- Sesame Street – I personally like this. My kids don’t particularly at the moment, but we’ve had a few of them on. It’s quite educational so goes through different letters of the alphabet with them or new words.
- Barney – this is old but it’s full of classic songs and the kids in the show love dancing and singing. It seems very gentle in nature too. It introduces new concepts without making you feel they were favouring one type or another, for example.
- Little Bear – this is a new one for us which accidentally came up after one of the other shows we watched. It seems like a nice little family of bears and nothing we’ve seen so far hasn’t been gentle in nature.
- Winnie The Pooh – similar in nature to Little Bear, this has some educational parts to it too such as counting.
- Wildlife programs – Daddy likes watching fish programs with the girls while I take our son to bed. He makes up silly names for them or educates them about the different species they are watching. It also has relaxing music and is not that visually stimulating for a program, since it’s being watched close to their bedtime too.
Other Non Screen Based Activities
It’s all well and good talking about limiting screen time, but what can we offer all day instead of TV? The previous blog post about mischievous monkies includes fun ideas for entertainment, if you have the energy (see blog post here). Most importantly, it is essential for young children to have unstructured independently-led playtime. See the book by Gordon Neufeld and Gabor Mate which explains the importance of child’s play for healthy development. You may also be interested in my previous post about setting up the best play environment for your children.
How Much TV Is Too Much?
The WHO recommends less than one hour screen time per day for the under 5’s and zero screen time for the under 2’s. Some days we achieve zero TV time, but most days we aim to just limit it as much as possible. I usually put the TV on for an average 30 minutes a day for my girls while I take our son to bed. My son only watches about 2 minutes before I take him for his nap. I turn the TV off shortly after he’s fallen asleep. In the evening before their bedtime, it may be on for another 1 hour on average. Our son is barely exposed to TV at all, but both our daughters probably have more than the recommended one hour per day. In writing this blog post, I have realised I could turn the TV off in the night once our son has fallen asleep too. That may limit their screen time to less than the one recommended hour per day once our youngest turns 2 next week.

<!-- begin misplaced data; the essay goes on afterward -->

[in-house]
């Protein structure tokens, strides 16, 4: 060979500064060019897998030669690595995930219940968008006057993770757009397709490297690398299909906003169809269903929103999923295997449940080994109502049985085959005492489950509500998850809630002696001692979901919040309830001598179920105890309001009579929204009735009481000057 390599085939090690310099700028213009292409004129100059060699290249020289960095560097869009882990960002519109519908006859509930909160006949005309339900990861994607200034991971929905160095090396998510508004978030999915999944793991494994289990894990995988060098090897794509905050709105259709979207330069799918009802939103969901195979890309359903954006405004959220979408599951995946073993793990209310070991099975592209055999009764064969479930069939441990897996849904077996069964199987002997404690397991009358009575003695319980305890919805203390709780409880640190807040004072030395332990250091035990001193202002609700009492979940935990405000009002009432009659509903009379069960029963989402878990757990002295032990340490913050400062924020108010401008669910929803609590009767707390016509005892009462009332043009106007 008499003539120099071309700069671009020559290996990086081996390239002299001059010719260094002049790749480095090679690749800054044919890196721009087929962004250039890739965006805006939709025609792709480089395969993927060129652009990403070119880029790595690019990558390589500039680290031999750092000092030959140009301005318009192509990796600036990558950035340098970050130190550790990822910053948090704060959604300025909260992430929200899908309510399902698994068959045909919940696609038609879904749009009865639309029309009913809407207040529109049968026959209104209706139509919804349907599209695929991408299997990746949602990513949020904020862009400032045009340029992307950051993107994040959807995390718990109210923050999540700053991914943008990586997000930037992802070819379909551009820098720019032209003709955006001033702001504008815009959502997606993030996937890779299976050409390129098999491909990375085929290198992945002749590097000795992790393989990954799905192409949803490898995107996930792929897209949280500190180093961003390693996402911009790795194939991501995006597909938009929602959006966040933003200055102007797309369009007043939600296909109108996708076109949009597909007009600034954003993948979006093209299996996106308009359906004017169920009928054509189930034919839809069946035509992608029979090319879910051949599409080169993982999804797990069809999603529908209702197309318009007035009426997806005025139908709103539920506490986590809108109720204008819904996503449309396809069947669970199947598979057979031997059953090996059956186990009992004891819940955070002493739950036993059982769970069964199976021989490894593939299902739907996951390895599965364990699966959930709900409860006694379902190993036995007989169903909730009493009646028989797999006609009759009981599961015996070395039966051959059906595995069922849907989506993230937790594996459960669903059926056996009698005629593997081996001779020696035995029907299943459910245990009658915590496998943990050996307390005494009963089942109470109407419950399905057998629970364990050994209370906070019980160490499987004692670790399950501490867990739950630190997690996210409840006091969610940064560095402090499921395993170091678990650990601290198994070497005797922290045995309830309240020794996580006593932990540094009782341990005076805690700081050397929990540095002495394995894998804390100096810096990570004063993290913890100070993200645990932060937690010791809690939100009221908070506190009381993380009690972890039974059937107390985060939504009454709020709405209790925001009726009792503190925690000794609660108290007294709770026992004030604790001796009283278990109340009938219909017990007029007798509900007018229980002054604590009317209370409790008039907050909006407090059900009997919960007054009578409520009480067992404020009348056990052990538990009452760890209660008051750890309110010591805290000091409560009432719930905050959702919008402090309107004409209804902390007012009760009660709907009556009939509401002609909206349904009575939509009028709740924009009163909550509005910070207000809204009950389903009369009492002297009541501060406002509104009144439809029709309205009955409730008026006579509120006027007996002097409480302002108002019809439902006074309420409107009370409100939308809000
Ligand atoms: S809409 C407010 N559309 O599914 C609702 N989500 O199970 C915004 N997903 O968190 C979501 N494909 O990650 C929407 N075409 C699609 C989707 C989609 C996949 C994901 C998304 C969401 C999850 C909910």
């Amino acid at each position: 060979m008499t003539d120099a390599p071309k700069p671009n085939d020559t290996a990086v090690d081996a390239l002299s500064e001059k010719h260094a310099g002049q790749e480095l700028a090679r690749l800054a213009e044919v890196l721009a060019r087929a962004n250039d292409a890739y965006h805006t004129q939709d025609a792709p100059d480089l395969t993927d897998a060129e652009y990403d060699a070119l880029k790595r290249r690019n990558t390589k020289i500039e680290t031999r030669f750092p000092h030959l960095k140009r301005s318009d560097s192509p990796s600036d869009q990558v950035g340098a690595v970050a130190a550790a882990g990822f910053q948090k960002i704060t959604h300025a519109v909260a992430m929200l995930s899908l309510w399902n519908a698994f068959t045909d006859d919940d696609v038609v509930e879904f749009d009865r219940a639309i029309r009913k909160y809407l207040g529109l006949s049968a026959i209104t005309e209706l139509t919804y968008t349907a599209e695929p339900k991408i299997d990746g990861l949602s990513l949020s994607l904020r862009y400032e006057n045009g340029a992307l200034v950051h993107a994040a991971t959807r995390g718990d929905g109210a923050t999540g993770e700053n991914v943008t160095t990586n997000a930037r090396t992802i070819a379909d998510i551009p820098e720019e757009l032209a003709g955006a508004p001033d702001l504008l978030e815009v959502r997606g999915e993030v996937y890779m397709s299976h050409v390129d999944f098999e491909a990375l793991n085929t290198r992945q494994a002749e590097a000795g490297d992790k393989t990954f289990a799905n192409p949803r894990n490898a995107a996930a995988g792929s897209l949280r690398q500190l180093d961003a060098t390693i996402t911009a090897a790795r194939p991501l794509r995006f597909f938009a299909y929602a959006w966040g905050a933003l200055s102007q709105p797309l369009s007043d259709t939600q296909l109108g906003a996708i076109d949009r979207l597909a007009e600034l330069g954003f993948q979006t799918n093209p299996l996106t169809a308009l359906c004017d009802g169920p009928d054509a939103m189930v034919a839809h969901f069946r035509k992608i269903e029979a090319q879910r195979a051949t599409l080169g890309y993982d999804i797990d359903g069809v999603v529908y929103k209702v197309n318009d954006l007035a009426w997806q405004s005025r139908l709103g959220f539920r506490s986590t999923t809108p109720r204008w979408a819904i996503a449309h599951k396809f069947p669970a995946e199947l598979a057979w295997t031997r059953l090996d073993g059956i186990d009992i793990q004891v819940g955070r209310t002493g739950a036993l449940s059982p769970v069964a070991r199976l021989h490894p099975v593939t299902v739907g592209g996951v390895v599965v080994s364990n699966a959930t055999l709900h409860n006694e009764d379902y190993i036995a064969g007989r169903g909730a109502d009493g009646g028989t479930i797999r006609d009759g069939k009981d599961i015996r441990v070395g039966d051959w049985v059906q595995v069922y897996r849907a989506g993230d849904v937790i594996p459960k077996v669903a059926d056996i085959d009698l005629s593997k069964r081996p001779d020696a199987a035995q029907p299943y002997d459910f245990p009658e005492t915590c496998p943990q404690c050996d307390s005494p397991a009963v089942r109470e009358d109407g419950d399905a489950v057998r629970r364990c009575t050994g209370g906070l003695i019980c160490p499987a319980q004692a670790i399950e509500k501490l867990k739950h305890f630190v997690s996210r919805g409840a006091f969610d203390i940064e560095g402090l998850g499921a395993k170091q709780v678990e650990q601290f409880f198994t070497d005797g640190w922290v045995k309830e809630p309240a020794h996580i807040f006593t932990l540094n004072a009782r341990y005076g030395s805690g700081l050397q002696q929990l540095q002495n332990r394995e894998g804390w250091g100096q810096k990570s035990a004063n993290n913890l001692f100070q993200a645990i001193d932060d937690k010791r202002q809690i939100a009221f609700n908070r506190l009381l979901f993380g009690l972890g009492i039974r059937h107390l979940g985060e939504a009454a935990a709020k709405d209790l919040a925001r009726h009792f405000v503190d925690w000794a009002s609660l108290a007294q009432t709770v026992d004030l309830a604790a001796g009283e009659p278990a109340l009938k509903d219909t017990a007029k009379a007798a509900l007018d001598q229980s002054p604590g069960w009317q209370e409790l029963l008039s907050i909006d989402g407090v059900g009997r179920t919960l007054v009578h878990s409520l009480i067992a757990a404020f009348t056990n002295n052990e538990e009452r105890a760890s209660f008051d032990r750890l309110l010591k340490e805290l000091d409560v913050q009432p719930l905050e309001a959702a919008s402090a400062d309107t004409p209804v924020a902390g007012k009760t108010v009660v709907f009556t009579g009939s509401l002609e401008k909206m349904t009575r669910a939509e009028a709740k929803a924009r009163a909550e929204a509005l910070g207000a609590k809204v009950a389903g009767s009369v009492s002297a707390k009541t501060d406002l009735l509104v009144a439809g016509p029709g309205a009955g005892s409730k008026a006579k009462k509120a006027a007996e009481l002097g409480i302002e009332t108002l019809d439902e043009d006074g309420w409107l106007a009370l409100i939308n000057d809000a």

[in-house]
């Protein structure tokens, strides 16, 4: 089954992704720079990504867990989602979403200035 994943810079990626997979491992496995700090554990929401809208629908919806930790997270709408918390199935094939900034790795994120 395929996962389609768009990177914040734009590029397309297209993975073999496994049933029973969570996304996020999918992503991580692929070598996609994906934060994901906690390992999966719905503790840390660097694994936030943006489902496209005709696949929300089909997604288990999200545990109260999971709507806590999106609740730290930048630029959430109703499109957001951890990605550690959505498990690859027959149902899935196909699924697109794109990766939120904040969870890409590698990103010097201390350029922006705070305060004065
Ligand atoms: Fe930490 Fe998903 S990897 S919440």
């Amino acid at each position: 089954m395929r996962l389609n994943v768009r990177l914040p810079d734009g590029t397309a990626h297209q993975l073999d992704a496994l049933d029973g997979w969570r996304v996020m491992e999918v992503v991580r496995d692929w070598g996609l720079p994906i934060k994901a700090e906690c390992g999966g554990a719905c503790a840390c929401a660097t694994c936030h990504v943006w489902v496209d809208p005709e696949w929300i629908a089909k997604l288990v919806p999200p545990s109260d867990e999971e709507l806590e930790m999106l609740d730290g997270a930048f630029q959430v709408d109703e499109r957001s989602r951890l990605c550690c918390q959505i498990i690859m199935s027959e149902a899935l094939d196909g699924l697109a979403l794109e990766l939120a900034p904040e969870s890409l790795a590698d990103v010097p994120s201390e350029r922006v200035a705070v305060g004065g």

Being Mindful About Technology
In our personal situation it does not seem feasible to completely cut out screen time yet. However, since reading the WHO’s recommendation last year, we have become conscious of the effects that excessive screen time could cause. We have tried limiting the TV just being left on in the background. I try reminding myself this is a temporary solution to a challenging situation. It will be possible to improve when the future sleeping arrangements become more manageable. As the kids grow older and drop naps or take themselves to bed, I feel we will be able to limit screen time even more.
As an extra bonus, most of our family’s screen time is in my absence, as I am putting a baby to sleep whilst it is on. I have found I have been able to produce a lot more work and create a lot more ideas without the background noise being there. I also feel less depressed, I guess because I’m not feeling like my kids are being lazy and we’re not doing anything. I see what joy they have from just being free to play together. Limiting my TV time has therefore had positive effects on me as well as on my kids.